British American Tobacco Covid Vaccine Set for Human Trials


British American Tobacco (BAT) has edged closer towards making a COVID-19 vaccine using tobacco plants after receiving approval from the FDA to test its candidate on humans.

The Vype-maker’s US biotech arm, Kentucky BioProcessing (KBP), is to begin enrolment for the study of the vaccine candidate shortly, the company announced on Wednesday.

KBP-COVID-19; NCT04473690 will be one of a number of vaccines in development to have progressed beyond the pre-clinical testing stage.

BAT claims that its vaccine could be produced within just six weeks.

The tobacco giant also says that the vaccine is stable at room temperature, unlike the Pfizer/BioNTech jab, which must be kept below -70C.

BAT‘s director of scientific research, Dr David O’Reilly, said:

“Moving into human trials with both our COVID-19 and seasonal flu vaccine candidates is a significant milestone and reflects our considerable efforts to accelerate the development of our emerging biologicals portfolio.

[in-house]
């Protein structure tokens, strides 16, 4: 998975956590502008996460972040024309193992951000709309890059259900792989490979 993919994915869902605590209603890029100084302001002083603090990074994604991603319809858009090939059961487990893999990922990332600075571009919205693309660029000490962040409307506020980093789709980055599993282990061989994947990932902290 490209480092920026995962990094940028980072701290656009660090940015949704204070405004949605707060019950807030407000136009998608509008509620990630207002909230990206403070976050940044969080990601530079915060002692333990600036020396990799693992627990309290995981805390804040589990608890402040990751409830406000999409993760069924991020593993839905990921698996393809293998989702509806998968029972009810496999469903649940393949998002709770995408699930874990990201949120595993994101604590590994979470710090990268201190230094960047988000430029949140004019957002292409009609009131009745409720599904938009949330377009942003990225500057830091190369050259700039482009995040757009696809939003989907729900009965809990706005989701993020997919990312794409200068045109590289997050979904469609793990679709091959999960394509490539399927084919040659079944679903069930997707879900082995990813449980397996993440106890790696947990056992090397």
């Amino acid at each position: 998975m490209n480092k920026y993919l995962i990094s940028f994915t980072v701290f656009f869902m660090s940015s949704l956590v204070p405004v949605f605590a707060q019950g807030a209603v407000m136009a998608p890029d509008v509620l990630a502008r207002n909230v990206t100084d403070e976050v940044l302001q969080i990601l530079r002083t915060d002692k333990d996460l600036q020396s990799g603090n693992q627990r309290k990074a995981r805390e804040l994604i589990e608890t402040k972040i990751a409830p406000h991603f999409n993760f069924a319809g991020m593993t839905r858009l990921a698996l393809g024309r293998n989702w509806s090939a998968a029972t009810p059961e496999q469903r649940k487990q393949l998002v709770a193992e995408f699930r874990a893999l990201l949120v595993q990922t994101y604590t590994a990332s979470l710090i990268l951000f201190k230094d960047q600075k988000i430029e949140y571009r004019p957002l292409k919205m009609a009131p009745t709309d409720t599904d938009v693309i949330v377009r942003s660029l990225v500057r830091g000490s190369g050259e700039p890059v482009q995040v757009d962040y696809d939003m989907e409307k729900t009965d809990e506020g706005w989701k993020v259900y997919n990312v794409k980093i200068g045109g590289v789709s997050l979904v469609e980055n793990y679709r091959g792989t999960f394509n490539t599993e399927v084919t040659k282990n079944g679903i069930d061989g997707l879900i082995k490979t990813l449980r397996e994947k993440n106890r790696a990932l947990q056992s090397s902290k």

“It is our unique plant-based vaccine technology, which acts as a fast, efficient host for the production of antigens for a variety of diseases, that has enabled us to make this progress and respond to the urgent global need for safe and effective treatments and vaccines.

“This is part of our ongoing commitment to innovation and science, which are fundamental to our business. As a company committed to building A Better Tomorrow, we are proud to play our part in the global fight against this virus and – hopefully – we can contribute to the solution.”

The development of the vaccine was met with scepticism when it was announced in April.

A spokesperson for anti-smoking charity Action on Smoking and Health (ASH) tweeted: “How can BAT be trusted when it was convicted in the US for a *decades-long* conspiracy to mislead the public about smoking risks, secondhand smoke, nicotine addiction, and deceptive marketing of light and low-tar cigarettes?”

And in 2014, KBP announced that it had co-created an effective Ebola treatment called ZMapp, but the drug is still yet to be approved by the FDA.

Source: British American Tobacco

Header Image by fernando zhiminaicela from Pixabay





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